Let me tell you a story about a man, a horse and a joke

5 Apr

The jokes of a people tell you much about the people.

A little hobby of mine is to learn of and listen to the jokes of foreign cultures. I’m proud to say that with patience, an open mind and an attention to the nuances of language, I’ve been able to laugh alongside many a hysterical foreigner.

In so many cases, it’s really about the language, which because it is not English can be used in ways that English cannot.

Chinese, for example, has so many sound-alike words that there is an entire genre of Chinese comedy called Cross Talk, where Abbott and Costello-like characters stand on stage and grossly misunderstand each other. These bits are much like “Who’s On First.”

This week, large numbers of Chinese people are cracking up not over misunderstood language but over a short video. It is of a man getting brutally kicked in the head by a horse. The humor is not in that brutality but in a message conveyed by the kick – a message that has nothing to do with animals.

Here’s the background.

In China, there is a popular idiom that translates literally to: “Pat the horse’s ass.”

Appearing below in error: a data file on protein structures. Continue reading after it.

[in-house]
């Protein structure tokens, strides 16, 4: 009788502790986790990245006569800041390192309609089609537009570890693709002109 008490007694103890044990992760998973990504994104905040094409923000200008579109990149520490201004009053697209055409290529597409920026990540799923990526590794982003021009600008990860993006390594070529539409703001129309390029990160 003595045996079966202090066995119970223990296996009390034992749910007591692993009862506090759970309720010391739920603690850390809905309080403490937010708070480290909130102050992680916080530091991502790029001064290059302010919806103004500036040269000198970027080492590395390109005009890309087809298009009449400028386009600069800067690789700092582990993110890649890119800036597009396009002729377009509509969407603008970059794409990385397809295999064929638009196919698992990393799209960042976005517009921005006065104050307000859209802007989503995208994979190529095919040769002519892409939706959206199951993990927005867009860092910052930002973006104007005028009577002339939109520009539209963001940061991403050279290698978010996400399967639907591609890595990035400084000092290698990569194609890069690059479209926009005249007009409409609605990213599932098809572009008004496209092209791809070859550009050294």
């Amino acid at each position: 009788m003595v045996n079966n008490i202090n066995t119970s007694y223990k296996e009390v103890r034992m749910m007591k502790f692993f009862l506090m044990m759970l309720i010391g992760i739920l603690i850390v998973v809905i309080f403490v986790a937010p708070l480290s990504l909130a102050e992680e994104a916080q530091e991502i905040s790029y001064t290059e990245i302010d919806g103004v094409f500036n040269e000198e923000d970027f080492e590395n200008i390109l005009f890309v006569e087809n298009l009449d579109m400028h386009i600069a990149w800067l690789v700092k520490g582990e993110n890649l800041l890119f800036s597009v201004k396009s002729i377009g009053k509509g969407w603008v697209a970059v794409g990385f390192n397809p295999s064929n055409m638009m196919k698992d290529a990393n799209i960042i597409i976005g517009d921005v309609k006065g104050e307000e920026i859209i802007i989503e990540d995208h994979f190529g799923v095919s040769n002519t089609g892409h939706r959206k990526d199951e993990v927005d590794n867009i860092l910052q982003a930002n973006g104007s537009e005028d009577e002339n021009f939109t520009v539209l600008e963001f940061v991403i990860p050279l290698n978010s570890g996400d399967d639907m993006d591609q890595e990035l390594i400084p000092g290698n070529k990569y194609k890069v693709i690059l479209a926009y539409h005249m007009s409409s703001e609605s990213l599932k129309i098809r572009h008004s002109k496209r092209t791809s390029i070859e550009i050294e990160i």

When someone pats the horse’s ass, they are sucking up to the boss or flattering people to get ahead. We use the similar expression, “kissing ass” or “brown nosing.”

While many Chinese have benefited from patting the horse’s ass, there is a danger to the practice if it is too transparent. It can backfire. Most Chinese who watch their sycophantic colleague advance would prefer that they fail. No one likes as ass kisser.

In the video widely circulating among Chinese, the victim, prior to being kicked so hard and so directly, walks across the street and actually pats the horse’s ass.

The payoff for doing so is pretty damn clear.

And that’s why it is so funny to this culture that relies heavily on metaphor and symbolism. The humor is achieved without a single word.

All right now Mister and Misses America — DO YOU GET IT?

Lanny Morgnanesi

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